Now, I tend to be of the mindset that we don’t need much of a nudge in the right direction when we’re “feeling” the task before us. We’ll give it all we’ve got and then some, if need be. BUT . . . there are those instances when the task before us is one of the “undesirables” that we tend to pack away for a future date, or try to forget altogether, because we just don’t want to do the thing.
You know what I mean?
It’s like this: if there really was such a thing as “Procrastination Station” where we could drop off all the unwanted tasks, wouldn’t that be an awesome idea in theory? Well, maybe in theory. But reality always has a way of biting you in the you know what when it comes to facing the truth of the matter. And the truth says that there will ALWAYS be those tasks that are challenging or unpleasant but have to be addressed just like those tasks that are enjoyable or easy to take on and successfully complete.
So since we know we have to get after the undesirables anyway, wouldn’t it be in our best interests to make the most out of the situation and put our best efforts forward — make positive strides to do what we can with the situation and circumstances we’re handed?
Well yes, we should? Persevering in the face of adversity, of course, would be the grown-up thing to do. And many times, we GET THINGS DONE because we know we have to (even though there may be some reluctance to do so).
But what about our younger counterparts? What about those children we’re raising who are coming across their own “undesirables” that they’d rather ignore, avoid, and hope that the adults in their lives will forget even exist.
Here’s the thing, though. Our children are going to come across the same types of challenging and unpleasant tasks that we, adults, face and some that are totally specific to them as they go through their childhood development phases.
So, let me give you a little helpful advice for dealing with the reality of growing pains. We all go through them. And don’t we owe it to our children to help them get through those painful times when they have to take on some tasks that may not come as easy to them as they’d like? We do owe it to them. And if we love them and want them to succeed in life, then we need to teach them the importance of having a “growth mindset” to counteract those growing pains that will come along.
A growth mindset will tell a child to not give up when the going gets tough, to put one foot in front of the other and to keep moving forward, to persevere in the face of adversity (as I stated earlier), to try and try again, that practice makes perfect (or closer to perfect than not practicing at all), etc., etc., etc. Sounds like the kind of pep talks we give ourselves as adults, too.
But let’s focus on the children and see what we can do to make the learning process (with the growing pains) more tolerable and the undesirable tasks at hand a little more palatable. And here’s where I want to reintroduce the question I posed in last Tuesday’s post, DOM Build-a-Book Project: Market Research for Incentives Books.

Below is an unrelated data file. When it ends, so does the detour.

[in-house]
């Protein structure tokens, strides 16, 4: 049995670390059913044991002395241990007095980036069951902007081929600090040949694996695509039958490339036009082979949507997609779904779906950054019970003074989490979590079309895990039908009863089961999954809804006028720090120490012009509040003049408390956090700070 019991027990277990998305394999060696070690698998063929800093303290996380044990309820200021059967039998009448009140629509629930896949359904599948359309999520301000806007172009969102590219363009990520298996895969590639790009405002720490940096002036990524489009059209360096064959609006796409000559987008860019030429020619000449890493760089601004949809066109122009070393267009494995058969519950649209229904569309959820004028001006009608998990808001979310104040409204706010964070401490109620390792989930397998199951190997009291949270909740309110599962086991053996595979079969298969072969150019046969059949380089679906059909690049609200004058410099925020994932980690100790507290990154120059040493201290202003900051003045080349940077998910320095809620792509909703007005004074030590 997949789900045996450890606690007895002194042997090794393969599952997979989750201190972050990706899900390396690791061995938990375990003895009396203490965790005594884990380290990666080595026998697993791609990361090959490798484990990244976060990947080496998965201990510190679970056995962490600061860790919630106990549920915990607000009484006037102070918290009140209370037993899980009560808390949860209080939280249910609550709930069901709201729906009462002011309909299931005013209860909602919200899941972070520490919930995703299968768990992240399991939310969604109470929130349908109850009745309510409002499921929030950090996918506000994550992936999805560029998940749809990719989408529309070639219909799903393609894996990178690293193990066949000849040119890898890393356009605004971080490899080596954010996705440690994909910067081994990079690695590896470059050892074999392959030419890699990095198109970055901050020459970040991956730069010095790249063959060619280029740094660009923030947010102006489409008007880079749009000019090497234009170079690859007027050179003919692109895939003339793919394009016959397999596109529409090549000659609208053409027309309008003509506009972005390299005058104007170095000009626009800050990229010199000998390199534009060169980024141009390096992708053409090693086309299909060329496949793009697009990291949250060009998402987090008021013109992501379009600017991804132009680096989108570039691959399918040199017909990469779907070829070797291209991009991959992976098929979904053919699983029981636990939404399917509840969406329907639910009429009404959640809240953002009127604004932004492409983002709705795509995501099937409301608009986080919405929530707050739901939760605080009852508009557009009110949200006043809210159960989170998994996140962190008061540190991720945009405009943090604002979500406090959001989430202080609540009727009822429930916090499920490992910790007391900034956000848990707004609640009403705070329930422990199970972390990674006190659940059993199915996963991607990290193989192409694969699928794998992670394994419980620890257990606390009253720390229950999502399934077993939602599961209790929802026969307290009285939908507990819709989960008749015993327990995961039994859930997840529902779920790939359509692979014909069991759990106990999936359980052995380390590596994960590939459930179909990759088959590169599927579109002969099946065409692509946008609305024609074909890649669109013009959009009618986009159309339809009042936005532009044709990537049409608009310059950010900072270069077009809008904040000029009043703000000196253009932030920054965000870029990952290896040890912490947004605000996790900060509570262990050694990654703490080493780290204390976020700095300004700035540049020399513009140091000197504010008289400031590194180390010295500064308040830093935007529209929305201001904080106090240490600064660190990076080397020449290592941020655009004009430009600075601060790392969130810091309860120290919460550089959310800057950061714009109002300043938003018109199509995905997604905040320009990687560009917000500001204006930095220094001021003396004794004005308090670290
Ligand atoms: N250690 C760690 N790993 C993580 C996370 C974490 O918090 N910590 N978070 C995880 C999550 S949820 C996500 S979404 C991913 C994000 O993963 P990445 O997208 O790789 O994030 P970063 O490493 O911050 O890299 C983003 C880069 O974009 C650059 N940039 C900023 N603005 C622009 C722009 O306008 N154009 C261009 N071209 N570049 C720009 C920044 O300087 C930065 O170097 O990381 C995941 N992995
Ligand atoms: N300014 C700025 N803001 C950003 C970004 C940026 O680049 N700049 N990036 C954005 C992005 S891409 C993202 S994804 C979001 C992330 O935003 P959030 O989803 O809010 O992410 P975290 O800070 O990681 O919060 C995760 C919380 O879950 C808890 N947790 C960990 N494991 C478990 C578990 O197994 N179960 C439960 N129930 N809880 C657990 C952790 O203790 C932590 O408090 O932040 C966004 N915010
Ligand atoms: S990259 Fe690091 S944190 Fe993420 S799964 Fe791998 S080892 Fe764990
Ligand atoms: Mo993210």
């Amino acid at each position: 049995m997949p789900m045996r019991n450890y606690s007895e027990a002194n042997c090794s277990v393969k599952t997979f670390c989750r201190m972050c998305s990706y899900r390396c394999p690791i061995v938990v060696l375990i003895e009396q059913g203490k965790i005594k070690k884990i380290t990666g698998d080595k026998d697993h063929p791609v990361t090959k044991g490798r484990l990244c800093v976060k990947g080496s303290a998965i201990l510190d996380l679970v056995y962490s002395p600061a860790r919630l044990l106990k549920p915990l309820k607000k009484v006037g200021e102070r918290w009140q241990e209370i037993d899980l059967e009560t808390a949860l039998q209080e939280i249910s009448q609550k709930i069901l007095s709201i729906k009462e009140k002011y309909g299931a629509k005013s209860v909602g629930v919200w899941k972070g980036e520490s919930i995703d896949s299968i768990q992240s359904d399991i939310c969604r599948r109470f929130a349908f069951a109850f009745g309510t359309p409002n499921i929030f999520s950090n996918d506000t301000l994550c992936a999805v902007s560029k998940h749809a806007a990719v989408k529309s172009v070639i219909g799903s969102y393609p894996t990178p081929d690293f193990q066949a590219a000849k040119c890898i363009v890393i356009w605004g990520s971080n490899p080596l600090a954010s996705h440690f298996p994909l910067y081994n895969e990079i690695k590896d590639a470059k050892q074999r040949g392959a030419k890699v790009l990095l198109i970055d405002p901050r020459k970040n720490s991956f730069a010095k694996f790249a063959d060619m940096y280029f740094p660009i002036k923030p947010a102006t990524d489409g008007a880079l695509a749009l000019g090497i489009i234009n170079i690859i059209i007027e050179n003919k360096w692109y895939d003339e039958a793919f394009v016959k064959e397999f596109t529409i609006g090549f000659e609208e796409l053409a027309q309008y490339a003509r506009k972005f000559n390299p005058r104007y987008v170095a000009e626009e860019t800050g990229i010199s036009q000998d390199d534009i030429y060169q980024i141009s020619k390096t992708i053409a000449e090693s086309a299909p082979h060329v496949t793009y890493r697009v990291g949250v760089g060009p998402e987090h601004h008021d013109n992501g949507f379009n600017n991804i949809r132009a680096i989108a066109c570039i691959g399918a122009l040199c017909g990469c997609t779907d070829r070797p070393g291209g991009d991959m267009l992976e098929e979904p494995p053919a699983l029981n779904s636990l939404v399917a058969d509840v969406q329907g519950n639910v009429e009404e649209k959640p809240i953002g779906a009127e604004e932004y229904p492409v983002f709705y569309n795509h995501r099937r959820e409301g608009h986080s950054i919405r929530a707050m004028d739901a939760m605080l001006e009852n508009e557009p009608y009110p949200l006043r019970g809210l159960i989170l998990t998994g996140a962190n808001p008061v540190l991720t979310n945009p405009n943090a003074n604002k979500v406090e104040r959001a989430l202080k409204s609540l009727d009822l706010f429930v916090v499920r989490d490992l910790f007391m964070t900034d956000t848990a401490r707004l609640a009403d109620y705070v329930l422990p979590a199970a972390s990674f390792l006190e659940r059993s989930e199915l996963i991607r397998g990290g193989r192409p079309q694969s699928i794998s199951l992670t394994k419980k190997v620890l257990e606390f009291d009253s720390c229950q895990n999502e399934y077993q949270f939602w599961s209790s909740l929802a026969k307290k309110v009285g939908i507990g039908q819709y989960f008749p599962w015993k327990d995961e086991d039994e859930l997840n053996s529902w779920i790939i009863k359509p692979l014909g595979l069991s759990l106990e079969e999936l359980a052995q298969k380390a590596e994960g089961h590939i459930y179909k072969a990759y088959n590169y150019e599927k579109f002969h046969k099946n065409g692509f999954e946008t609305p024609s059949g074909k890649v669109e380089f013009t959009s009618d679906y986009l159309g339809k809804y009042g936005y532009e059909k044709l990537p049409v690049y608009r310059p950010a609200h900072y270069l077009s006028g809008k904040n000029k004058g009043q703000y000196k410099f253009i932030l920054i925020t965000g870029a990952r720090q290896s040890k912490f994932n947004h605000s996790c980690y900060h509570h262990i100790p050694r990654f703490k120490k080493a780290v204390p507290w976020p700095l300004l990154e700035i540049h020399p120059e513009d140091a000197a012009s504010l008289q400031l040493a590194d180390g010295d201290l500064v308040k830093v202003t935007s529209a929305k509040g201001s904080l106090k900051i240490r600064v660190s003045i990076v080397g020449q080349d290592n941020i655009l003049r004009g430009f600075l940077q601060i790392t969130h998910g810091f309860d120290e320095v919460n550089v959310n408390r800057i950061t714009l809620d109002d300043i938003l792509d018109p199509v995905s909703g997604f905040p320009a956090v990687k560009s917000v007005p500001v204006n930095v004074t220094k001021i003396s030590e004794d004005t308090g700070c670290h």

How do we positively and productively incentivize the young learner these days?
Last week, I shared with you that I would like for us to work together to create a book (or it actually could be “products”) that “will incorporate real-life applications that will benefit all of us in helping our children to grow.” I also mentioned that this DOM Build-a-Book Project is meant to lead us “toward creating a book that helps us ALL who have children (or know of children) that we’d like to encourage to develop those skills and abilities that will propel them forward in life.”
A very lofty but worthwhile and doable goal, I might add. Yes, we can do it. I just need a little participation on your part to get this project rolling.
If you are the parent of a child, mentor a child, or care for a child of elementary school to early middle school age (5 – 12 years of age), I’d love for you to take some time to answer the 10 questions below and send those answers to my Contact page, where I should receive them in my email inbox.
Now, I’ll need for you to answer all the questions honestly and completely (to the best of your ability). And for your time and participation, you’ll receive your choice of one of the six journal cover themes (located toward the end of the post). Just let me know which one you’d like and I’ll email you a copy of it to print out and give to your child to use as a journal cover or a binder cover or whatever your child’s heart desires to do with it. And I reserve the right to email you back if I need a bit more info from you on an answer to a question or need clarification on your response.